How Massage Helps Manage Chronic Pain
We often hear that massage can help manage chronic pain, but how exactly does it help?
Massage is More than a ‘Feel Good’ Therapy
Most people would agree with the statement that ‘massage feels good.’ Most people also associate massage with images of spas, facials, and the like. While there is no denying that the traditional “spa massage” is a relaxing experience, there are many other types of massage that are less well-known that can help improve your quality of life if you suffer from chronic pain.
Massage Helps Manage Chronic Pain
Several changes happen in the body during a massage that can help with pain relief, and depending on your type of pain it may be affected by one or more of these changes. The American Massage Therapy Association has put together a list of research papers done on the topic. Readers who want the real “nitty-gritty” on the matter, click here for links to scientific articles.
Massage Affects the Nervous System
Although different types of massage may produce a variety of physiological changes, depending on what symptoms are being treated (e.g. excess fluid buildup, sprained joint, knots in muscles), there is one thing that happens in every massage: stimulation of the parasympathetic nervous system.
What in the Heck is the Parasympathetic Nervous System?
In short, our bodies have two complimentary functions of the autonomic nervous system: the sympathetic and parasympathetic nervous systems. The autonomic nervous system is what functions without us thinking about it – breathing, digesting food, etc.
When the sympathetic nervous system is stimulated, we are alert and active. The sympathetic nervous system is in charge of our “fight of flight” response, so our senses are all heightened when it is in charge – this includes the nervous system activity that enables us to feel pain well.
When the parasympathetic nervous system is activated our bodies relax and we go into a state of “rest and digest.” When massage stimulates the parasympathetic nervous system, our senses become dulled. This happens because the special chemicals (neurotransmitters) that heighten our perception take a break and other neurotransmitters that suppress our senses spring into action. As a result, we no longer sense things like pain as well.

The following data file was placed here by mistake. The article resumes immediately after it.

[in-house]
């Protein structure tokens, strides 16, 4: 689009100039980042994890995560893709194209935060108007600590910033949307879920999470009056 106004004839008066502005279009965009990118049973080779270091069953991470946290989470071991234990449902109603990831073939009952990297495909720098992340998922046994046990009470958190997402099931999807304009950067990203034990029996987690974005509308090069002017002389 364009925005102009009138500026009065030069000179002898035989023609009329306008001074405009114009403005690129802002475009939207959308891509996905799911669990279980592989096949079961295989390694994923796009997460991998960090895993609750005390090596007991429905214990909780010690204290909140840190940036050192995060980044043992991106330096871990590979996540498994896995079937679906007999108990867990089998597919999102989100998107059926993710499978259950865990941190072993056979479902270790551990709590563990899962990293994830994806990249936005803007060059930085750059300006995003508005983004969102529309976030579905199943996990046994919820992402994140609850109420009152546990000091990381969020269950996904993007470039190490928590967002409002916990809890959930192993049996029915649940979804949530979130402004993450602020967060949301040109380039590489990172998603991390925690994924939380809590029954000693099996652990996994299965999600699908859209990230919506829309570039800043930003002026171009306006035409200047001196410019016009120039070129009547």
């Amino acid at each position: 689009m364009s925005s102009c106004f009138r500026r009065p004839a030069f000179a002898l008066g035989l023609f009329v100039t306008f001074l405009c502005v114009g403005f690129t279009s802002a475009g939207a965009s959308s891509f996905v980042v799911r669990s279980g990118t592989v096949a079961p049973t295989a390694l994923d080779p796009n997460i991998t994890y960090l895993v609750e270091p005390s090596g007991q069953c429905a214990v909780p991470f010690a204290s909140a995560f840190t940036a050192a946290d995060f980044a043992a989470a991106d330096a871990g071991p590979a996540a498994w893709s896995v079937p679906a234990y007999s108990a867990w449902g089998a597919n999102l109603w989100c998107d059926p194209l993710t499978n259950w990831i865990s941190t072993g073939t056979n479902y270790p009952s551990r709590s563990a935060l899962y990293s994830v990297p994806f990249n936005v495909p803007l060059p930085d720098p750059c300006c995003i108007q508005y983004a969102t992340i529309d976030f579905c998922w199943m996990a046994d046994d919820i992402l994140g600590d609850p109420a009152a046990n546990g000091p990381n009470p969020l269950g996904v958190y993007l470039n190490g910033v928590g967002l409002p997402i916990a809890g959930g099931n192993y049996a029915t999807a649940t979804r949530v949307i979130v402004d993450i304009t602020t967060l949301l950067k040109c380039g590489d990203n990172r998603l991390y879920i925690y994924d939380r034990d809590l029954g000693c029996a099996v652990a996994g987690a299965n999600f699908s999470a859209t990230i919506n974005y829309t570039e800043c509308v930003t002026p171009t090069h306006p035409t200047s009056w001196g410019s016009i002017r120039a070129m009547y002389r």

Why Massage Helps Manage Chronic Pain
People who are in chronic pain often have difficulty switching from the sympathetic (active) nervous system to the parasympathetic (relaxed) nervous system. Doctors often prescribe medications to help this happen artificially, but these medications do not work in all people and it is possible to build up a tolerance to these meds over time, lessening their effect.
Pain medications often have negative side effects and usually should not be taken over long periods of time. Doctors are hesitant to prescribe pain medications for any significant duration because they may lead to chemical dependency and harm the liver or kidneys.
Massage is a natural way to stimulate the parasympathetic nervous system, sending the body immediately into “rest and digest” mode. It does not involve any artificial means to relieve pain. Instead, it uses the body’s own built-in pain suppression mechanisms to bring about relief.
Massage Induces Serotonin Release Which Relieves Pain
Serotonin is another important chemical in our nervous system (neurotransmitter). It is responsible for calming us down when we are anxious and lifting our mood when we are depressed. Massage increases serotonin production, so it is very beneficial for people who suffer from anxiety or depression. The American Massage Therapy Association has put together research that you can read here for anxiety and here for depression if you want all of the details.
Increased availability of serotonin has been shown to reduce pain. This is why special drugs that make serotonin more available in the body (SSRI’s and SNRI’s) are frequently used to treat chronic pain syndromes such as fibromyalgia. Since massage has been shown to increase serotonin levels, it is very effective in providing relief for people with chronic pain.
Massage Improves Sleep to Relieve Pain
Massage helps manage chronic pain through improved sleep. (Detailed research from the American Massage Therapy Association is available here.)
It is a well-documented fact that the less sleep you get, the more sensitive you are to pain. (Article with research on that here.) In people with chronic pain syndromes this becomes a vicious cycle in which it is impossible to get good sleep because of pain, and the lack of sleep increases the perception of pain.
Massage functions as an intervention into this cycle. By helping to induce deep sleep during and after the massage, the cycle is broken and, over time, balance is restored to the body.
No matter if you have fibromyalgia, sciatica, back pain, or bone cancer, if you are suffering from chronic pain make medical massage part of your treatment plan. Medical massage therapists are trained to work with diverse medical conditions to design the right therapy for you.
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